JACKSON, Wyo. — Rep. Liz Cheney, R-Wyo., a onetime House GOP leader and a daughter of former Vice President Dick Cheney, was ousted in a Republican primary Tuesday night, NBC News projects.
Former President Donald Trump’s name wasn’t on the ballot, but his shadow eclipsed the contest as he sought revenge for Cheney’s vote last year to impeach him and her work on the committee investigating his behavior leading up to the Jan. 6 attack on the Capitol . His hand-picked challenger, Harriet Hageman, defeated Cheney in a multi-candidate race.
The fight with Trump cost Cheney her spot in House Republican leadership last year and now her seat, but it also provided her with an elevated platform, a monster fundraising profile and the respect of some Democrats who reviled her father.
The split-screen images of Cheney — losing popularity at home, while her profile rose nationally — have sparked questions about whether she will seek the presidency or slip into another role that keeps her at the forefront of the bipartisan anti-Trump set.
Cheney is the final Republican to fall to a Trump-backed primary challenger after having voted to impeach him. Four of the 10 opted to retire, three have already lost primaries, and two survived primaries. In one of those two contests, Trump didn’t endorse a challenger.
On Tuesday, no one could confuse Cheney with a Trump-style populist at her election night party.
Held on a sprawling ranch against the breathtaking backdrop of the Teton Mountains, Cheney’s was an incongruously urbane affair that featured a country band, beer-and-wine bars, a barbecue truck and fresh-fruit plates.
Valets parked cars for guests and shuttled them to a tent-covered set of black-clothed tables in four-door all-terrain vehicles. A gleaming red antique Chevy truck sat parked next to the stage reserved for her remarks about her.
Cheney was first elected to the House seat her father once held in 2016, and she was immediately tagged a rising star because of her background — both her father’s legacy and her experience as a senior State Department official — and her ability to deliver political messages forcefully and succinctly.
In just her second term, she took the helm of the GOP conference, the third-ranking post among Republicans with the party in the minority. But Jan. 6 and its aftermath served as a political breaking point for Cheney, who quickly turned her back on Trump and fellow House Republican leaders.
But in the end, her star fell as fast as it rose in Wyoming and in Congress.
Cheney’s January 2021 vote to impeach Trump alienated many fellow Republicans, who account for about three-quarters of registered voters in the state. In May of that year, House Republicans removed her from her post from her as their conference chair because she continued to criticize Trump and his allies from him in Congress.
She completed her break from the Trump-dominated Republican establishment by joining the Jan. 6 committee and using her platform there as vice chair to accuse Trump of illegal and unconstitutional efforts to overturn the results of the 2020 election, culminating in the attack on the Capitol .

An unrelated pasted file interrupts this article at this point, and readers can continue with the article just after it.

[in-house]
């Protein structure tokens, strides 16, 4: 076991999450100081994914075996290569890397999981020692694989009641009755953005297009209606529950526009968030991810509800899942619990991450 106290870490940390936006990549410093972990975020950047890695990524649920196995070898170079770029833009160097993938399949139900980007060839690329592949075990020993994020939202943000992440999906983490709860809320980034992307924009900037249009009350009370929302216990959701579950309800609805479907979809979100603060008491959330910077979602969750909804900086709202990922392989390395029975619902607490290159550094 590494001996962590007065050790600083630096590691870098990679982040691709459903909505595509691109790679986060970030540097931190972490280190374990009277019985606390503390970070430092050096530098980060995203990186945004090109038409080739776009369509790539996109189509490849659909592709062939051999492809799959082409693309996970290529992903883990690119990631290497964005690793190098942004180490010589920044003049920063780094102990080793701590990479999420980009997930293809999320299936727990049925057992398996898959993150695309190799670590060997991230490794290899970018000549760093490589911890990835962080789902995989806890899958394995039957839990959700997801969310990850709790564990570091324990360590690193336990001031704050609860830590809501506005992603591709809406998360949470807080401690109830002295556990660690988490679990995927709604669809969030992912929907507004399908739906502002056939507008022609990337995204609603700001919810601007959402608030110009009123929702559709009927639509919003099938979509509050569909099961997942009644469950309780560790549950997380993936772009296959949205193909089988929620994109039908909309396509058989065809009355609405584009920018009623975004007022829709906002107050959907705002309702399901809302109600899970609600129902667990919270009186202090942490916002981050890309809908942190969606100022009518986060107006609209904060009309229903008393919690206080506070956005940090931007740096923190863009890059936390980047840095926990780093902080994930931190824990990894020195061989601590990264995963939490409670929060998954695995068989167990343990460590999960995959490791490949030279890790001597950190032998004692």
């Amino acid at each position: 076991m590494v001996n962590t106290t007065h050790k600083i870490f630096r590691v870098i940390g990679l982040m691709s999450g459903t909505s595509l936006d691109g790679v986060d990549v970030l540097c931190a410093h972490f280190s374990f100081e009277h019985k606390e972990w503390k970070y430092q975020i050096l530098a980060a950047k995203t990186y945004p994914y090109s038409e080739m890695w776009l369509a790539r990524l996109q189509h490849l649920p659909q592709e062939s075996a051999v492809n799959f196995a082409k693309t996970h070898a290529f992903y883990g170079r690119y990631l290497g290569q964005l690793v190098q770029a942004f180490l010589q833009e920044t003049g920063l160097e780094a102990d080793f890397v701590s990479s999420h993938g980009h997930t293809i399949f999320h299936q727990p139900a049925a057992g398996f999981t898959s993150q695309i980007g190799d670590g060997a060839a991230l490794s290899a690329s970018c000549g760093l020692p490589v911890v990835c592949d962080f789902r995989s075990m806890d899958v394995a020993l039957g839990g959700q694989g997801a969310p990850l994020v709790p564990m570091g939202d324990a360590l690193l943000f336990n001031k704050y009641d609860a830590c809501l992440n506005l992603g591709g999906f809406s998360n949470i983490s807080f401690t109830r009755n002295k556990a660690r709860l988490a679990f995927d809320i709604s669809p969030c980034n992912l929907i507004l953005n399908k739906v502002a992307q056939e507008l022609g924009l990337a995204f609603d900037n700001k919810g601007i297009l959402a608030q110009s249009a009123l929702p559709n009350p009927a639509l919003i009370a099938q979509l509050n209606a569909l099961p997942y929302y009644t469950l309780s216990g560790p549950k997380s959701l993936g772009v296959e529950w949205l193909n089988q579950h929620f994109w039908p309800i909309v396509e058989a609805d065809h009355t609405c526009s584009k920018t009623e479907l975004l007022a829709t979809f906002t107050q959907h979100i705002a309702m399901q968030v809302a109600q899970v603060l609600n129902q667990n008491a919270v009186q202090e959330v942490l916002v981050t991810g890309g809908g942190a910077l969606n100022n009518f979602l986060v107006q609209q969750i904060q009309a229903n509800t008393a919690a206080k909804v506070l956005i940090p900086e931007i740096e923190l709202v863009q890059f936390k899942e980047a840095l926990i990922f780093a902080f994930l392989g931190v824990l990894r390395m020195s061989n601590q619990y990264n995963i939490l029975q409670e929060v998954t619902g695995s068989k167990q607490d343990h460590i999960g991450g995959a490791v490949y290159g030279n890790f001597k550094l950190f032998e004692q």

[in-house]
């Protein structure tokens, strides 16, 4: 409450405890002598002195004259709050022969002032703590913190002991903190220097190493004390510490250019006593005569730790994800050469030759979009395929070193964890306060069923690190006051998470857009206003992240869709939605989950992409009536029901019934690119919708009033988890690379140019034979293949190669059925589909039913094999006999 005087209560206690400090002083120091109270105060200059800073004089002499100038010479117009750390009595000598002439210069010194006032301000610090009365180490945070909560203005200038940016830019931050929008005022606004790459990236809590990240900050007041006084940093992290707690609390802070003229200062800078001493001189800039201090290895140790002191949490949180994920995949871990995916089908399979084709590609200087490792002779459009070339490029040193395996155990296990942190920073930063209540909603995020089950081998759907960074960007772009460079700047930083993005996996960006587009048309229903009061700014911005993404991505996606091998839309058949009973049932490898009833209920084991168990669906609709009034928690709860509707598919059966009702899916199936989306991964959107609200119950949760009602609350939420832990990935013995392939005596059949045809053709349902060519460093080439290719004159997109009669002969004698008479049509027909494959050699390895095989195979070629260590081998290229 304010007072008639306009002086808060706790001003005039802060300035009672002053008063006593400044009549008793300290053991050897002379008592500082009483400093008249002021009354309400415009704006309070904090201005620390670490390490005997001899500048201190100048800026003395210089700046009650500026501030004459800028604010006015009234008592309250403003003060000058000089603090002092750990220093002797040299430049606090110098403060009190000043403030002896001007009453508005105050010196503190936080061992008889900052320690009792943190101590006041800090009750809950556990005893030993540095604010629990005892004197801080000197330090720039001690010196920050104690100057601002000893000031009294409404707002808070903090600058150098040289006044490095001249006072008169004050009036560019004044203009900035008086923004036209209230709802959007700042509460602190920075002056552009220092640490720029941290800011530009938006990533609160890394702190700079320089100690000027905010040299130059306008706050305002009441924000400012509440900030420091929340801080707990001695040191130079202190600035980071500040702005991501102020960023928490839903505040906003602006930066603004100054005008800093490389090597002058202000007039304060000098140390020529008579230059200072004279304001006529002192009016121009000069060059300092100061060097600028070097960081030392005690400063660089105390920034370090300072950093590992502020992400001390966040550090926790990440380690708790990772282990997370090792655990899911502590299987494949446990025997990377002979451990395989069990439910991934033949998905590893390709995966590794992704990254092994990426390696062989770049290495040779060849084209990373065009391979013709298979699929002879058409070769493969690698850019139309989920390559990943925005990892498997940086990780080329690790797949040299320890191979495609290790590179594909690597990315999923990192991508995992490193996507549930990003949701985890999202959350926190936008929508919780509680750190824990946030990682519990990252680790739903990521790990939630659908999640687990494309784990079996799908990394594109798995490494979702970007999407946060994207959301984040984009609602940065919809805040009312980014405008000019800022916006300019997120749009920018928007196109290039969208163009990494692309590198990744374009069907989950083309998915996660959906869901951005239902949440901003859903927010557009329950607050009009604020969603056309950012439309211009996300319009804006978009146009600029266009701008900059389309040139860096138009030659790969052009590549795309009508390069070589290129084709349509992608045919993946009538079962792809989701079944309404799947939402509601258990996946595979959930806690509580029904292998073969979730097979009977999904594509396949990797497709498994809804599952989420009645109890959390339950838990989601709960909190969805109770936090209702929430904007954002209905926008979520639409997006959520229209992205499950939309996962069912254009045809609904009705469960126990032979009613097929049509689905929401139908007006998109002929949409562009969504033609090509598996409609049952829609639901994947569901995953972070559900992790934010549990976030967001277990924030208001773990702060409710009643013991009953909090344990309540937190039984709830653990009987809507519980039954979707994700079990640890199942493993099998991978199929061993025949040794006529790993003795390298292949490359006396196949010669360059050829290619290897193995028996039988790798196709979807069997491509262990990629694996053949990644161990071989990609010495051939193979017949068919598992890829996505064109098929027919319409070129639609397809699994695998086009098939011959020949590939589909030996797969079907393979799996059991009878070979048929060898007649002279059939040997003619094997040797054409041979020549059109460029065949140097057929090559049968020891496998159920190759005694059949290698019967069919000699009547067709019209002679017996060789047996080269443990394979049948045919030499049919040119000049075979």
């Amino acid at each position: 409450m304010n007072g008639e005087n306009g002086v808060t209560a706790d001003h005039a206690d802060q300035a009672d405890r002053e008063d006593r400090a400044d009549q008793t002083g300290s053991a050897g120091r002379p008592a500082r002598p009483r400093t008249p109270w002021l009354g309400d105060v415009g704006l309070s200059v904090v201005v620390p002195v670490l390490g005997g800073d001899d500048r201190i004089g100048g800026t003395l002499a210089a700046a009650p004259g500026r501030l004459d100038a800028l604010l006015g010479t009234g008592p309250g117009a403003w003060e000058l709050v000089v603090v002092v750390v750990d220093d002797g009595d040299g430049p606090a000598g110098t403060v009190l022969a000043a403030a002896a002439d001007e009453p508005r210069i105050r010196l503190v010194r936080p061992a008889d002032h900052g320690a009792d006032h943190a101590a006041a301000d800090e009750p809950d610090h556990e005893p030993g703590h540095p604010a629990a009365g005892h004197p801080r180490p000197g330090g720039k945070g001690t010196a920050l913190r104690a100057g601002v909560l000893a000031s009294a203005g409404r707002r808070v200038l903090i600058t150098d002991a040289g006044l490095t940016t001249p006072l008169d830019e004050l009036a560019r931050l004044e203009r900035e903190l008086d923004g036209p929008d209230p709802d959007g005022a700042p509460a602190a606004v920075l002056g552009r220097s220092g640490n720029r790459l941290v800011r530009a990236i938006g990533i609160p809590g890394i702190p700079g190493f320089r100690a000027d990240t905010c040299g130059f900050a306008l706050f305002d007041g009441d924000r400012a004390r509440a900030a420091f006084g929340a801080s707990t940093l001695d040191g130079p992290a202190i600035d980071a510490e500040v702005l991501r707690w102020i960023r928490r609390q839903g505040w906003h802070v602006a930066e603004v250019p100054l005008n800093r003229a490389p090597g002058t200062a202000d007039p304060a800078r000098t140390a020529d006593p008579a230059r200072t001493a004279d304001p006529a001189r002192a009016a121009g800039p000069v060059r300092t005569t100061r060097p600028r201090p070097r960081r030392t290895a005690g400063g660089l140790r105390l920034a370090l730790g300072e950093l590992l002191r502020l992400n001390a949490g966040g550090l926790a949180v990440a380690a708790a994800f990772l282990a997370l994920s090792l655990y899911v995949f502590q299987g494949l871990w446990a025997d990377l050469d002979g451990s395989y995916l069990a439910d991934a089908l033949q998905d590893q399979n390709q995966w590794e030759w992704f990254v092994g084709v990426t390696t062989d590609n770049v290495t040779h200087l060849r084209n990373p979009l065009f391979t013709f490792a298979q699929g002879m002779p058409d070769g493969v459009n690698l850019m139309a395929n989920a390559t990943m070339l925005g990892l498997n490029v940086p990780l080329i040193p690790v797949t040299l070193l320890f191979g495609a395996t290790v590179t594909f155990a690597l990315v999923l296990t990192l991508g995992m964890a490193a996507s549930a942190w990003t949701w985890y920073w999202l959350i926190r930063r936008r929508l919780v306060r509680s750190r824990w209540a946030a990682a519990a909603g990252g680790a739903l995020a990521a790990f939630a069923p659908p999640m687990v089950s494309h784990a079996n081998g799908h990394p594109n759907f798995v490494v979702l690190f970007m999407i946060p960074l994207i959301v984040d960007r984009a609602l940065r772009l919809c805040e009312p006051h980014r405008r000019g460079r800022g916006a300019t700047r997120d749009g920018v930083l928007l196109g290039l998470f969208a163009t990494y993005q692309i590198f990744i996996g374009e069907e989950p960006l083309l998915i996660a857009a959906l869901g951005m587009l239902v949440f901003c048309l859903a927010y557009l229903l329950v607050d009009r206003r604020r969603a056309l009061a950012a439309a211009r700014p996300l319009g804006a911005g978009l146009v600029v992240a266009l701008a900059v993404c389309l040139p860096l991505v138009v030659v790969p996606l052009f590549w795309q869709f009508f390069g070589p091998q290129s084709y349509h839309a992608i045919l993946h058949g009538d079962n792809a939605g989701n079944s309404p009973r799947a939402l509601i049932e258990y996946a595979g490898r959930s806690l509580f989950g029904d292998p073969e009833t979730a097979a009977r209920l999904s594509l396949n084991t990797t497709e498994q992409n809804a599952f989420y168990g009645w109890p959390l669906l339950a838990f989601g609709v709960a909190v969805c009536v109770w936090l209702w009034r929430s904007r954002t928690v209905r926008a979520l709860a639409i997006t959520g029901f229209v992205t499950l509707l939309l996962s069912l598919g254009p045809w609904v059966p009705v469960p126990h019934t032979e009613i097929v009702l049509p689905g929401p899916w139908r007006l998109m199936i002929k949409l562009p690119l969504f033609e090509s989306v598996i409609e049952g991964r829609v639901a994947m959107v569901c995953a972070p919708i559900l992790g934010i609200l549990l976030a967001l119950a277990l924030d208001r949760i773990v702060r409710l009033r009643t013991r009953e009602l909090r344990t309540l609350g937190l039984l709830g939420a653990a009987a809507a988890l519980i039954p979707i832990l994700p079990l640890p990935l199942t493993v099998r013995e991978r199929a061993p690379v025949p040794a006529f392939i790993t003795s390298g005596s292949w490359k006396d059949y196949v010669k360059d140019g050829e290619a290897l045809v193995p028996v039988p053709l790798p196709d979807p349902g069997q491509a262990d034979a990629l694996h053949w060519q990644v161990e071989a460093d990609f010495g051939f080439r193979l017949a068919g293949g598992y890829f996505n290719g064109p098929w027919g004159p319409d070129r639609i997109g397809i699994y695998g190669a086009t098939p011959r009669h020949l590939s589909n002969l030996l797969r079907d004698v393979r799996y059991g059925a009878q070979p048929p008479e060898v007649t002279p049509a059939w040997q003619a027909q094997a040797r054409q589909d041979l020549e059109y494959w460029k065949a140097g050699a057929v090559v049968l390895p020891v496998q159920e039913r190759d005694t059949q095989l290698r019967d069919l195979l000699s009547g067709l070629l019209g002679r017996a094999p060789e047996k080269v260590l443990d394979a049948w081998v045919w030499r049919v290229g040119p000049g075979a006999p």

“The Cowboy State is ready to send principled conservative leadership to Washington, DC — someone who will stand up to the radical left and work on the issues they care about: bringing down costs, ending the war on American energy, rejecting the reckless Biden agenda , and taking the gavel back from Nancy Pelosi in November,” Republican National Committee Chair Ronna McDaniel said in a statement emailed after the race was called for Hageman.
Cheney’s stand against Trump made it impossible for her to gain traction with Republican voters here, where he won the 2020 election by 43 percentage points.
Given Wyoming’s deeply Republican makeup, Hageman is overwhelmingly favored to win the general election. Three Democrats were vying for their party’s nomination Tuesday, but that primary is too early to call.
Trump’s strenuous support for Hageman — who ran unsuccessfully for Wyoming’s GOP nomination for governor in 2018 — is notable because of her past reservations about him. She had vehemently opposed his candidacy in 2016 and expressed concern that the party would rally around “somebody who is racist and xenophobic,” The New York Times reported last year. Hageman told the newspaper at the time that she had since come to view Trump differently — as “the greatest president of my lifetime.”
Elsewhere Tuesday, Alaska has a trio of races with national implications.
In the state’s nonpartisan Senate primary, four candidates will advance to a November general election that will be determined by ranked-choice voting. Trump has made his presence known, backing Kelly Tshibaka over incumbent Sen. Lisa Murkowski, who incurred Trump’s wrath after voting to convict him at his second impeachment trial, following the Jan. 6 insurrection. Both are expected to be on the ballot in November.
Meanwhile, a political comeback by former Alaska Gov. Sarah Palin hinges on two contests. She’s among the three candidates in a ranked-choice special election to fill the remaining months of the late Rep. Don Young’s term in the state’s at-large congressional seat. And she’s competing in a multi-candidate primary that will send the top four vote-getters to a November general election that will decide the winner of a full two-year term representing the district.
George is Digismak’s reported cum editor with 13 years of experience in Journalism